Asian equity markets were sharply down early on Tuesday as investors fearing a possible global economic slowdown continued to flee stocks. Indian stock markets also openend on a weak note on Tuesday with the BSE Sensex falling over 400 points in the opening trade and Nifty slipping below the 5,000 mark.
The losses came on the heels of a rout on Wall Street on Monday, the first trading day since ratings agency Standard & Poor's downgraded American debt. The Dow Jones industrials fell 634.76 points on Monday, the sixth-worst point decline for the Dow in the last 112 years and the worst drop since December 2008. Every stock in the Standard & Poor's 500 index declined.
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Oil fell below $78 per barrel, toppling to its lowest price of the year on concerns that a slowing global economy could crimp demand for fuel.
Japan's Nikkei 225 index plunged 4.4 per cent to 8,694.31 in the morning session, while Hong Kong's Hang Seng index plummeted 7.3 per cent to 18,998.51. South Korea's Kospi index plummeted 8.2 per cent to 1,716.05.
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Elsewhere, Australia's benchmark S&P/ASX-200 index lost 4.5 per cent to 3,806.70. Taiwan's TAIEX dropped 4.9 per cent and New Zealand's benchmark NZX 50 index shed 3.8 per cent.
Michael McCarthy, chief strategist at Sydney-based stockbroker CMC Markets, attributed the market turbulence to fears that the US economy was slowing down.
"We're clearly in fear territory," McCarthy said. "The major driver here seems to be weakness in the US economy. There are fears that it's starting to stall and if that's the case, the whole global growth scenario could fall over."
Shane Oliver, chief economist of Australian investment manager AMP Capital, said he was surprised that the Australian market had not stabilised on Tuesday after steep falls on the previous two trading days.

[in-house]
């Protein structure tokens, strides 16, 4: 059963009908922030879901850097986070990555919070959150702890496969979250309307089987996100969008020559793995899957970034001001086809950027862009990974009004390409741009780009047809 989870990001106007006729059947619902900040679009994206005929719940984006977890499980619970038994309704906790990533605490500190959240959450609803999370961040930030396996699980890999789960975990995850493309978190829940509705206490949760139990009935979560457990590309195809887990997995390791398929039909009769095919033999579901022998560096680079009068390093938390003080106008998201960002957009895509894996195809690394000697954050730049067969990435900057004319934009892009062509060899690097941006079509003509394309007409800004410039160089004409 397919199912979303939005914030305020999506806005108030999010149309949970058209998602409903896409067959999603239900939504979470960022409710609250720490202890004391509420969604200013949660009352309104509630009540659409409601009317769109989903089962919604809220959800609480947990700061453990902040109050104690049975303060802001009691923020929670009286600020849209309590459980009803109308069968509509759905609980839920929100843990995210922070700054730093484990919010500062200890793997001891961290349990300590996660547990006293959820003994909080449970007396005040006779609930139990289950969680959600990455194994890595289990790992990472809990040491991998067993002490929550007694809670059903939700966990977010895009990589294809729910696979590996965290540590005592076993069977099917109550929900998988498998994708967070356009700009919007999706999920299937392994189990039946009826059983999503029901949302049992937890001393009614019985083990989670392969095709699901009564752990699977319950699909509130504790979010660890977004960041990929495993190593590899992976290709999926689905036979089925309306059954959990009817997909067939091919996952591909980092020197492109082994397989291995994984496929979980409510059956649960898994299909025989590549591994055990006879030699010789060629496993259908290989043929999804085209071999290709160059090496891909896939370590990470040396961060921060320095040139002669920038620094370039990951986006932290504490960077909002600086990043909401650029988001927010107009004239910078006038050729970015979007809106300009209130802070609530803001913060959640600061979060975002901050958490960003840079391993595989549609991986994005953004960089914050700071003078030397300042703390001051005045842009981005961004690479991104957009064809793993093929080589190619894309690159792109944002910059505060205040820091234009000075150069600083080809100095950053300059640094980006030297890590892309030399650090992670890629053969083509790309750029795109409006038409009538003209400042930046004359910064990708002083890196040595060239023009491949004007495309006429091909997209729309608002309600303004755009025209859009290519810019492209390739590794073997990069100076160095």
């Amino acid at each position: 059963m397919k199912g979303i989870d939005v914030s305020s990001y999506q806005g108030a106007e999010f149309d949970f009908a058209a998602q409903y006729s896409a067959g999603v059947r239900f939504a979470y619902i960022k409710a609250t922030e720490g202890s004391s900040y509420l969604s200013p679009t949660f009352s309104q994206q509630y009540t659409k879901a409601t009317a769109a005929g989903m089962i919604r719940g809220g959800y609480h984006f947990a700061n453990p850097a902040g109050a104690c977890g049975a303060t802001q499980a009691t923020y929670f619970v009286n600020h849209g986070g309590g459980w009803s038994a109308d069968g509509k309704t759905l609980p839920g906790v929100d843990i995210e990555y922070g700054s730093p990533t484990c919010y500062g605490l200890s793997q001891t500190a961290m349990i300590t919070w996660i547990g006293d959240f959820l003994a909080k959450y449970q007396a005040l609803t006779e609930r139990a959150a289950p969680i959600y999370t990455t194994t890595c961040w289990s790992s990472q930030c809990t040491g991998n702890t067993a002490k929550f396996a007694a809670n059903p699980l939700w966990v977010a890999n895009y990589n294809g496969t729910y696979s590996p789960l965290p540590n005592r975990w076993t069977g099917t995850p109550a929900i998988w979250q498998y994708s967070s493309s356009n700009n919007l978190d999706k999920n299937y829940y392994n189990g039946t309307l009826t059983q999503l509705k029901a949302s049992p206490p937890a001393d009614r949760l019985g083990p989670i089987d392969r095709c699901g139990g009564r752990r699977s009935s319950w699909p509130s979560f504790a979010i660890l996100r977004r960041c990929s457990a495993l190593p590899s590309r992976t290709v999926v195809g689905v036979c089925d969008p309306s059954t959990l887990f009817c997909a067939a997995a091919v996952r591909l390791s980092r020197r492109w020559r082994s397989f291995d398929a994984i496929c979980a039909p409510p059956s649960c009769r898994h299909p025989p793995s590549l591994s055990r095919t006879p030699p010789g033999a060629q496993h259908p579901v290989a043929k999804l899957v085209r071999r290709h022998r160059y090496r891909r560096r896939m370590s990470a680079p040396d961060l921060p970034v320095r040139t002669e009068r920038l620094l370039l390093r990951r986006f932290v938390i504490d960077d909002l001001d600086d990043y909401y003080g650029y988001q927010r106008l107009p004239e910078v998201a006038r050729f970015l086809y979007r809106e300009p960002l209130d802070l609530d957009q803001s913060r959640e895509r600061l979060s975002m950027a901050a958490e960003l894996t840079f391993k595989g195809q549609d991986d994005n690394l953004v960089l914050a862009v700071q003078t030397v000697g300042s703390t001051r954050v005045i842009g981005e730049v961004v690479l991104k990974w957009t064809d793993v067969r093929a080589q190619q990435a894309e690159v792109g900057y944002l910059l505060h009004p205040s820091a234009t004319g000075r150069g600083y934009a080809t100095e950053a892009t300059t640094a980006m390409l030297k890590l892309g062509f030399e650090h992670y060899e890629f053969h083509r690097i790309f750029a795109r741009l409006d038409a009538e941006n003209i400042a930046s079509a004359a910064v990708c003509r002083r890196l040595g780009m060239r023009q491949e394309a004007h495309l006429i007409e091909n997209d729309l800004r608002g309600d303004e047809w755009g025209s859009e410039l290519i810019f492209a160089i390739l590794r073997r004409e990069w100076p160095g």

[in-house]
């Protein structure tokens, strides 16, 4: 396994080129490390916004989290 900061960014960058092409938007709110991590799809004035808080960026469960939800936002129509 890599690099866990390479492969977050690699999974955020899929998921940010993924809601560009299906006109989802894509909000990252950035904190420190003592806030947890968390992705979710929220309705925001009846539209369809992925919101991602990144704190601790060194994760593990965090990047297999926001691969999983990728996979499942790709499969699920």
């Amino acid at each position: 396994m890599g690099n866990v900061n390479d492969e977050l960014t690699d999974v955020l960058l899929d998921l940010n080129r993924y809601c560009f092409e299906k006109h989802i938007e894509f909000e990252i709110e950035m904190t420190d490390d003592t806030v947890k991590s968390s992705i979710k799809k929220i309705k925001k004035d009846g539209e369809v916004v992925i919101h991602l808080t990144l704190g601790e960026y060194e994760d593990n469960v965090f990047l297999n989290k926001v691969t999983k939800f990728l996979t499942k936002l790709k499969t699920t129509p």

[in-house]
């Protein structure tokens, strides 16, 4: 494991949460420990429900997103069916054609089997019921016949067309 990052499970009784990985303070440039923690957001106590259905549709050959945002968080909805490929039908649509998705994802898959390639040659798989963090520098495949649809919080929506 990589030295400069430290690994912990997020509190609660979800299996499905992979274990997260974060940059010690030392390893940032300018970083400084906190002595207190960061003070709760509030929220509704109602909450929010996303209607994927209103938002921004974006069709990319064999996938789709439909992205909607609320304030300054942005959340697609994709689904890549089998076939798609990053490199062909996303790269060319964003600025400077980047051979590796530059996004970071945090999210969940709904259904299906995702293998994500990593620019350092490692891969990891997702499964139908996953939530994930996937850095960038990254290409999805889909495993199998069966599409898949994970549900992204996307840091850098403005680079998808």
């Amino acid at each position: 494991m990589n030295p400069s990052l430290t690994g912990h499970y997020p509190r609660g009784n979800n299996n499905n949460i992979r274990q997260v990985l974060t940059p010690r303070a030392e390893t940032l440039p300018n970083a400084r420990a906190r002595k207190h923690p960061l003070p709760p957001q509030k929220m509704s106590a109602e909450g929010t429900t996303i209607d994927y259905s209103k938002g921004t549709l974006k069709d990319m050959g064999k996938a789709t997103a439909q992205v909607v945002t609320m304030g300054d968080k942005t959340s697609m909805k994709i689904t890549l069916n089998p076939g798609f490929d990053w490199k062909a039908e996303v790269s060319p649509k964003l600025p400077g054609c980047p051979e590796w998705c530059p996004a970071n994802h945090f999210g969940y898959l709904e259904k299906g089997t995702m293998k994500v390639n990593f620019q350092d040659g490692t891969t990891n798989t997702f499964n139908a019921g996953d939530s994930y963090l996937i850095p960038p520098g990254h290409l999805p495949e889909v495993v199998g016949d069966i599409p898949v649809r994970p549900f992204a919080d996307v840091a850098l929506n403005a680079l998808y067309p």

"I would have thought we would have factored in a lot of the weakness, but obviously the fall on Wall Street was greater than Australian investors and Asian investors expected this time yesterday," Oliver told Australian Broadcasting Corp. television.
Worries about the US economic recovery have been building since the government said that economic growth was far weaker in the first half of 2011 than economists expected. Intensifying concerns were reports showing that the manufacturing and services industries barely grew in July, although job growth was better than economists expected last month.
Investors are also worried that Italy and Spain could become the next European countries to have trouble repaying their debts. Greece, Ireland and Portugal have already received bailout loans because of Europe's 21-month-old debt crisis.
The fears have pushed investors to shun Spanish and Italian bonds, which have led to higher yields and in even higher borrowing costs for the two countries.
The European Central Bank stepped in Monday and bought billions of euros worth of their bonds. The move helped to lower yields on Spanish and Italian bonds, at least temporarily.
In currencies, the dollar weakened to 77.26 yen from 77.70 yen late Monday in New York. The euro slipped to $1.4193 from $1.4196.
Benchmark crude fell $3.96 to $77.40 per barrel on the New York Mercantile Exchange. That is the lowest settlement price of the year for crude, but it's still higher than the $71.63 per barrel low of the past 12 months.
Oil hit that on August 24 of last year, when a combination of disappointing economic news and abundant supplies drove down prices.
The contract settled at $81.31 per barrel on the Nymex on Monday.
- With inputs from AP